Pricing for web map usage is based on API requests (i.e. tile requests), sessions (i.e. map loads) or monthly users (i.e. seats). The pricing method that applies to your application depends on which product you are using, and in some cases, which version of that product. These are the libraries, tools, and versions that are included in this section:
For an overview of how to manage your costs for common interactive, non-interactive, and hybrid web map implementations, see the Manage your web map costs troubleshooting guide.
The action that triggers a map load changed in Mapbox GL JS v2.0.0:
Mapobject is initialized on a webpage.
Mapobject is initialized on a webpage and you request a Mapbox-hosted map tile.
Before updating an existing implementation from v1.x.x to v2.x.x, please review this pricing documentation to estimate expected costs.
Web maps using Mapbox GL JS v1.0.0 and higher are billed by map loads. Beginning with Mapbox GL JS v2.0.0, a map load occurs whenever a Mapbox GL JS
Map object is initialized. Measuring usage by map loads means that users interacting with your web map can toggle layers from non-composited sources on and off, zoom and pan around the map, and toggle between styles without affecting your usage. You can also add non-composited vector or raster sources to your map at runtime without incurring additional charges. The maximum session length for a map load is 12 hours. If a user has the same map open after 12 hours, Mapbox will count that as a new map load session.
Web maps using Mapbox GL JS Seats are billed by seats. A seat consists of a single user who uses Mapbox services within your web application during your month-long billing period. Each user can use unlimited Vector Tiles API and Raster Tiles API requests per month.
Web maps using any version of Mapbox GL JS before v1.0.0 are billed by tile requests. There are two different types of tile requests that can be made by Mapbox GL JS:
There are a few key differences between this tile-based pricing and the map load pricing described above, including:
If you are using Mapbox.js or Leaflet with Mapbox-hosted map tiles, usage is determined by tile requests. Mapbox.js and Leaflet applications display raster tiles, however there are two different kinds of tile requests you may be making: Static Tiles API requests or Raster Tiles API requests.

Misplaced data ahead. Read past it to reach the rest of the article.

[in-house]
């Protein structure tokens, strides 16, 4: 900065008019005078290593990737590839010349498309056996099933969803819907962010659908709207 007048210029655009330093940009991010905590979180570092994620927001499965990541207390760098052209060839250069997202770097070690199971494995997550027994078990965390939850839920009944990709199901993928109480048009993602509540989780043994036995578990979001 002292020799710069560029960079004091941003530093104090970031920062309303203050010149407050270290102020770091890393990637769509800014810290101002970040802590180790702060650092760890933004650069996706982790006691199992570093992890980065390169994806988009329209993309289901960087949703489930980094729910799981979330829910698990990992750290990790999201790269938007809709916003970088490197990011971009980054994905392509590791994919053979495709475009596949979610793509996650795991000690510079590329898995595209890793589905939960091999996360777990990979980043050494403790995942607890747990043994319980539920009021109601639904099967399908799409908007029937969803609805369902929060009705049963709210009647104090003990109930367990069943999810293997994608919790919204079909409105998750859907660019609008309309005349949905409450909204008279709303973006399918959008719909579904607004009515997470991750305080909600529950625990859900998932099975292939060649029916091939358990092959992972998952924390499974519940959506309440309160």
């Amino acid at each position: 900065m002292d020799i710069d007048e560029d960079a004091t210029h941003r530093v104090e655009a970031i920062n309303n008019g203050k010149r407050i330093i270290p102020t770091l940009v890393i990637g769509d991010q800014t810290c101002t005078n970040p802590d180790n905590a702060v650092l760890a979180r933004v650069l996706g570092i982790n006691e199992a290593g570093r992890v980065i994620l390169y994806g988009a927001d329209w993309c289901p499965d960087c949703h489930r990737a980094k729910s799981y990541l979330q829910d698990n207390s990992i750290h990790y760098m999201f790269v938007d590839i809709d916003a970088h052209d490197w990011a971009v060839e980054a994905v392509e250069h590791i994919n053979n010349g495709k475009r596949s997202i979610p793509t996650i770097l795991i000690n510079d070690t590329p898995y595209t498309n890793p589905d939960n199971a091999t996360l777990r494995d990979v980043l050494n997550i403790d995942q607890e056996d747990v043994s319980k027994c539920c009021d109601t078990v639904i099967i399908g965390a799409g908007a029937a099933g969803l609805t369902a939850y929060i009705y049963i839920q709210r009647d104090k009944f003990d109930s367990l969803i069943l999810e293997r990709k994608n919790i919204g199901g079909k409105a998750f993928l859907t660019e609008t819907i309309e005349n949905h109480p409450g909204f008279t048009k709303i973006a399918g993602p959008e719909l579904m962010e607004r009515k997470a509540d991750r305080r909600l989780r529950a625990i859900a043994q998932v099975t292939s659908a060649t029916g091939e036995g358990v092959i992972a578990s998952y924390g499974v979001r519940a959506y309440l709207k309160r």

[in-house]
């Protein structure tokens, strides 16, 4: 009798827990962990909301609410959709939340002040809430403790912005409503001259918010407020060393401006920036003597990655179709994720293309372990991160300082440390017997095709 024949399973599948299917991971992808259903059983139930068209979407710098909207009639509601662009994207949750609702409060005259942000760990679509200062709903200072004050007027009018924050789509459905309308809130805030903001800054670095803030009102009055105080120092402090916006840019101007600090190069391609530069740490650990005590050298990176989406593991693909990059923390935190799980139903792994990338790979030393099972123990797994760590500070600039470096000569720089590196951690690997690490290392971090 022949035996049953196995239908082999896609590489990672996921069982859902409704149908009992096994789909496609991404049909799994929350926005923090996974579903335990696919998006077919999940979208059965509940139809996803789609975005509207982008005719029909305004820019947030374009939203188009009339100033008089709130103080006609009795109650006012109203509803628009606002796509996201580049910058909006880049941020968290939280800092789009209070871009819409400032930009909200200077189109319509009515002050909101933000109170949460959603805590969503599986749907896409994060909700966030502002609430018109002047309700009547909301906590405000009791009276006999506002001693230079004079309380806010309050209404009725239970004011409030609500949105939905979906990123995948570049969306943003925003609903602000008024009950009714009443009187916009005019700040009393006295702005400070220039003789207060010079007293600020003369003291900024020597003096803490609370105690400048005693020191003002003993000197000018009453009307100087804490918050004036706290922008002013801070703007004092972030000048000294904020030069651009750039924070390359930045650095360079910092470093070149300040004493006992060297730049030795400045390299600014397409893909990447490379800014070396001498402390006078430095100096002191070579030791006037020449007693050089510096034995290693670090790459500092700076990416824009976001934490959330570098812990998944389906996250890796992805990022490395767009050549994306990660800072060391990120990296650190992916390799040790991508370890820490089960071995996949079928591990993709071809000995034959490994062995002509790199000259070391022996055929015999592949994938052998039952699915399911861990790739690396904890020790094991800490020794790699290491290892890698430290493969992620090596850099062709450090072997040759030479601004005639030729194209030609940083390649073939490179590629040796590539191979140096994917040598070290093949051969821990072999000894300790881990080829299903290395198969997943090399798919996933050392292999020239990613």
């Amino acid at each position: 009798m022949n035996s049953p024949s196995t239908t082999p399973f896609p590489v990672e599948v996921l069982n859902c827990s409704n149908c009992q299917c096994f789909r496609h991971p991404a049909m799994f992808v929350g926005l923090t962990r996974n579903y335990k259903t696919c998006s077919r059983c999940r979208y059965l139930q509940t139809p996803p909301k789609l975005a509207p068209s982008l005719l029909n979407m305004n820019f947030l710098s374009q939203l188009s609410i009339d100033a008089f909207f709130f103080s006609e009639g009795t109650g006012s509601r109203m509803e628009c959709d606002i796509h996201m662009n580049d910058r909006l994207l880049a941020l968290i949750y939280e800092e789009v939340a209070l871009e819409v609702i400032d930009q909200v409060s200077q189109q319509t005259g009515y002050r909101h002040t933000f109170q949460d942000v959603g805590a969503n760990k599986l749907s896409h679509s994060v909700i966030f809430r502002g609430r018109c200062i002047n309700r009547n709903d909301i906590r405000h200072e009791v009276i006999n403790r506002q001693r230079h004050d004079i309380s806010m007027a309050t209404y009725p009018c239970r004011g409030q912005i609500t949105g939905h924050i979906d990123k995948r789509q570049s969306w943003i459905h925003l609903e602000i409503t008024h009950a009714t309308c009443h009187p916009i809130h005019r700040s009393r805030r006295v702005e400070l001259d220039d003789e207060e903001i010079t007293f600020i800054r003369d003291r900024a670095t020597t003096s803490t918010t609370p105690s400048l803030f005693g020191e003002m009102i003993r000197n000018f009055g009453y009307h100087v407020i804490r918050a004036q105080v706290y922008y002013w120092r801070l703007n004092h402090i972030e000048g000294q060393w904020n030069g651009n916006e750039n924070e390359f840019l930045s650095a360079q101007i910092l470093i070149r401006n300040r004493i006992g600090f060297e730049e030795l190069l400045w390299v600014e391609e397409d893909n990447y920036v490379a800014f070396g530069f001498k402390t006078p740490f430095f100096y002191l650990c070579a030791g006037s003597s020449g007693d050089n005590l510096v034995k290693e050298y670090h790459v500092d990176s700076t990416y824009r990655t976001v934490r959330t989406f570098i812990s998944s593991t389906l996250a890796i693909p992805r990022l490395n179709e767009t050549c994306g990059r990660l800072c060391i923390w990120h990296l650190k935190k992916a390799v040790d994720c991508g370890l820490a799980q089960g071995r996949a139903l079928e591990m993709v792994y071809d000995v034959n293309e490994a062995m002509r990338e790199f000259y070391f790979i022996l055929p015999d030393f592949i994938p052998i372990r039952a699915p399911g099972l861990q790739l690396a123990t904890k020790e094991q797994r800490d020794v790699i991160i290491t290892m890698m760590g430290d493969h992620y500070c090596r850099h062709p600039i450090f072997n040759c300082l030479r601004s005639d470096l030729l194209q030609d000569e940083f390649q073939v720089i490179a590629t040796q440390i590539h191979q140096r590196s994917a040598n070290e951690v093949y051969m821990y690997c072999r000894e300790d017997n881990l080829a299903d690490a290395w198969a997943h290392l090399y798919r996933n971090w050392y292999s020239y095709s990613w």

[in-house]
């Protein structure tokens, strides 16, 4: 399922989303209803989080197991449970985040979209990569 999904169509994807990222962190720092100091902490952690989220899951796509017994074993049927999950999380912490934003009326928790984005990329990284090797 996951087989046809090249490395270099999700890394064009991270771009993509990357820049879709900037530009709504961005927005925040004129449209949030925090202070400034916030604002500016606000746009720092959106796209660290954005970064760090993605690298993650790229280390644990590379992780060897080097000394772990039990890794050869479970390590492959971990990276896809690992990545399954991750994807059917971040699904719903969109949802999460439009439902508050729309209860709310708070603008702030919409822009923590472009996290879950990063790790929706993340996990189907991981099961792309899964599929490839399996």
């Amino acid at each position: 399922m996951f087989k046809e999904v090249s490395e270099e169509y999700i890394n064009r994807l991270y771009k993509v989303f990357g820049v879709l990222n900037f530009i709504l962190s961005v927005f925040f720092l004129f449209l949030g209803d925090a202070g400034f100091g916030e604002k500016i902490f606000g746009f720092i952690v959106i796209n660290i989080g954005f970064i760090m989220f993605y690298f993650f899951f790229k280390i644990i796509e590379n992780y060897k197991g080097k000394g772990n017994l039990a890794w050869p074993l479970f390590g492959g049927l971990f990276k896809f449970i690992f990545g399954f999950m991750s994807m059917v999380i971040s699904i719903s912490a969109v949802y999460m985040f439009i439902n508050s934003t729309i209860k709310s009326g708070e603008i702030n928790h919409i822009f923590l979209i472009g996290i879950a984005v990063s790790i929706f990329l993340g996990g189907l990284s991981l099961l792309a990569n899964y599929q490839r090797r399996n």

The example below uses a GL-based style,
mapbox://styles/mapbox/streets-v11, with Mapbox.js. Each tile has a red border to help you see how many are required to display the map you see on the screen.
L.map('map') .setView([38.8929, -77.0252], 14) .addLayer(L.mapbox.styleLayer('mapbox://styles/mapbox/streets-v11'));
If you are setting the map style via a raster tileset's tileset ID, you are requesting map tiles from the Raster Tiles API. Raster tiles can be satellite imagery, another raster data source, or a classic style.
As of June 1, 2020, Mapbox classic styles are no longer supported and cannot be requested by new applications. If you are using a Mapbox Studio Classic style, follow either the guide to migrate to the modern Static Images API or the guide to migrate to the modern Static Tiles API.
The example below uses the raster tileset,
mapbox.satellite, with Mapbox.js. Each tile has a red border to help you see how many are required to display the map you see on the screen.
L.mapbox.map('map', 'mapbox.satellite') .setView([38.8929, -77.0252], 14);
Web maps that rely on Mapbox-hosted tiles, but are not served via Mapbox GL JS are billed by tile requests. This includes vector tiles from vector tilesets, GL-based styles rendered as raster tiles, and raster tiles from raster tilesets. The table below includes some popular third-party integrations. Not all possible third-party tools are included.